By SDCN Staff
Oceanside, CA–A 282,000-pound piece of Southern California railroad history is being preserved at a railroad museum in East County.
After nearly five years of planning, the North County Transit District donated the Coaster F40 locomotive to the Pacific Southwest Railway Museum Association where it will be preserved and made available for train aficionados to enjoy. In time, the locomotive will become part of the museum’s operating fleet for visitors to watch move down the rail line.
“The F40 locomotives are an important part of the history of both the Coaster and the San Diego region,“ said Graham Blackwell, Chief Rail Operations Officer for North County Transit District. “Operating from the start of the service in 1995, the F40s moved millions of passengers in their 25 plus years in operation along the beautiful coastal network, connecting North County to San Diego.”
“NCTD’s Coaster service is particularly relevant to our mission statement,” said Stephen Hager, President of Pacific Southwest Railway Museum Association. “Our mission statement places an emphasis on preserving the railroads of San Diego County. The F40 locomotive represents an excellent opportunity to preserve the physical legacy of the first generation of Coaster train equipment.”
The F40, locomotive number 2103, was built in 1994 and was part of the inaugural Coaster service in February 1995. The locomotive ended its service in February 2021. The decision to replace the F40 locomotives with Siemens Charger locomotives was approved by the North County Transit District Board in early 2018.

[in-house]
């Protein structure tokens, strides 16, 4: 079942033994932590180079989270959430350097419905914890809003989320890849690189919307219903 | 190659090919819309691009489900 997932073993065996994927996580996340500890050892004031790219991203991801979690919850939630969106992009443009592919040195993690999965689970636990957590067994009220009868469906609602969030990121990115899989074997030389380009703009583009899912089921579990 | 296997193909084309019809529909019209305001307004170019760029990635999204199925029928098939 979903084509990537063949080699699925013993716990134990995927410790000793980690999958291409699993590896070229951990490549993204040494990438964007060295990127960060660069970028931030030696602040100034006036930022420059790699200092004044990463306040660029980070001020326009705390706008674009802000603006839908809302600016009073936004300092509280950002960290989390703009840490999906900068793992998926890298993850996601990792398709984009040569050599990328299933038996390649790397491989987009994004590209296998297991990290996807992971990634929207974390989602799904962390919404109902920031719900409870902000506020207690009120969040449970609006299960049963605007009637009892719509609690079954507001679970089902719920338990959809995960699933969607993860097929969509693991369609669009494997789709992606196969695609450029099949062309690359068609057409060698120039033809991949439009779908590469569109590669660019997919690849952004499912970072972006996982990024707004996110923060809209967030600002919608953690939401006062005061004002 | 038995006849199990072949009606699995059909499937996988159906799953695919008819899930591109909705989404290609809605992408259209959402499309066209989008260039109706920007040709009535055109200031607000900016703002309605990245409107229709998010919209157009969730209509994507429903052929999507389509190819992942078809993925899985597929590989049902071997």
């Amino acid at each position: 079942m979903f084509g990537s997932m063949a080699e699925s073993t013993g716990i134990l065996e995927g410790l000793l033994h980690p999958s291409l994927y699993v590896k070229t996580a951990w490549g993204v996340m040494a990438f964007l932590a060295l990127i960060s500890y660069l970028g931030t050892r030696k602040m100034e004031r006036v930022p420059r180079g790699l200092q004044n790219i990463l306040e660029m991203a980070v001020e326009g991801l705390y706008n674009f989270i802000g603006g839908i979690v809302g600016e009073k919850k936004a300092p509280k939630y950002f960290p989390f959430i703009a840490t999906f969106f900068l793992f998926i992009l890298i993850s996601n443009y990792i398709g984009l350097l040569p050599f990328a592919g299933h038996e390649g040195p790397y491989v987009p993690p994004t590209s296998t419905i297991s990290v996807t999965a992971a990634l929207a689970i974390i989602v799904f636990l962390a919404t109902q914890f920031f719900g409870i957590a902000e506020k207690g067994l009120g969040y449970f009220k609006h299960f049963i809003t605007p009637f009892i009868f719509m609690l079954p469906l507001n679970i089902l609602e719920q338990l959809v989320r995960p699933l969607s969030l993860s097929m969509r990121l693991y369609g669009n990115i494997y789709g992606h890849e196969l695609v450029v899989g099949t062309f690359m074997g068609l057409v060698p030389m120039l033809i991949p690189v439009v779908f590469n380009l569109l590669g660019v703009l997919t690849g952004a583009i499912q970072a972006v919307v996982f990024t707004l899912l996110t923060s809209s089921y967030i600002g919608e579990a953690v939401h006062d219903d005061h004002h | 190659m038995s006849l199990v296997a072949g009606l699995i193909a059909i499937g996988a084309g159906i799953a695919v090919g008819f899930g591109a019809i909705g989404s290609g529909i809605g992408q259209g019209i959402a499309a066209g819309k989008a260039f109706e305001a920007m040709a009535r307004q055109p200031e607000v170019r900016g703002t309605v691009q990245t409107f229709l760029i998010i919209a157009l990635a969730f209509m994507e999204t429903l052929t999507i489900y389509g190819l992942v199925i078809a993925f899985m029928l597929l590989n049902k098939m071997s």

The first part of the journey for the non-powered locomotive involved moving it with a freight train from Oceanside to National City. After arriving in National City, two large cranes lifted the locomotive off the rails and onto two specialized transport truck dollies. It took two days to truck the locomotive 72 miles to its new home in Campo, traveling only at night and averaging 6 miles per hour. The Coaster had a police escort as it traveled through neighborhoods and local streets. Some traffic lights and power lines had to be moved to make way for the locomotive.
Although the F40 would not be considered historic by merely its age, the museum wanted to take advantage of the opportunity to preserve the railroad equipment when it arose. Unfortunately, in many instances when aging equipment was taken out of service in the past the opportunity to preserve the equipment was not captured.
In the case of the Coaster F40, the California Air Resources Board Carl Moyer Grant awarded to the North County Transit District to replace the F40 originally required that the locomotive be completely scrapped. The Pacific Southwest Railway Museum Association and the transit district worked collaboratively with the Air Resources Board and the San Diego County Air Pollution Control District to modify the grant conditions and allow the locomotive to be saved with only the diesel engine destructed. Without the railroad museum’s early intervention, there would have been no opportunity to preserve the history of this locomotive in San Diego County. The value of this early intervention will be more fully appreciated as the locomotive’s tenure of active service passes further into history.
Visitors can view the Coaster at the railroad museum this fall. The average ridership on the museum’s historic excursion trains is approximately 12,000 per year.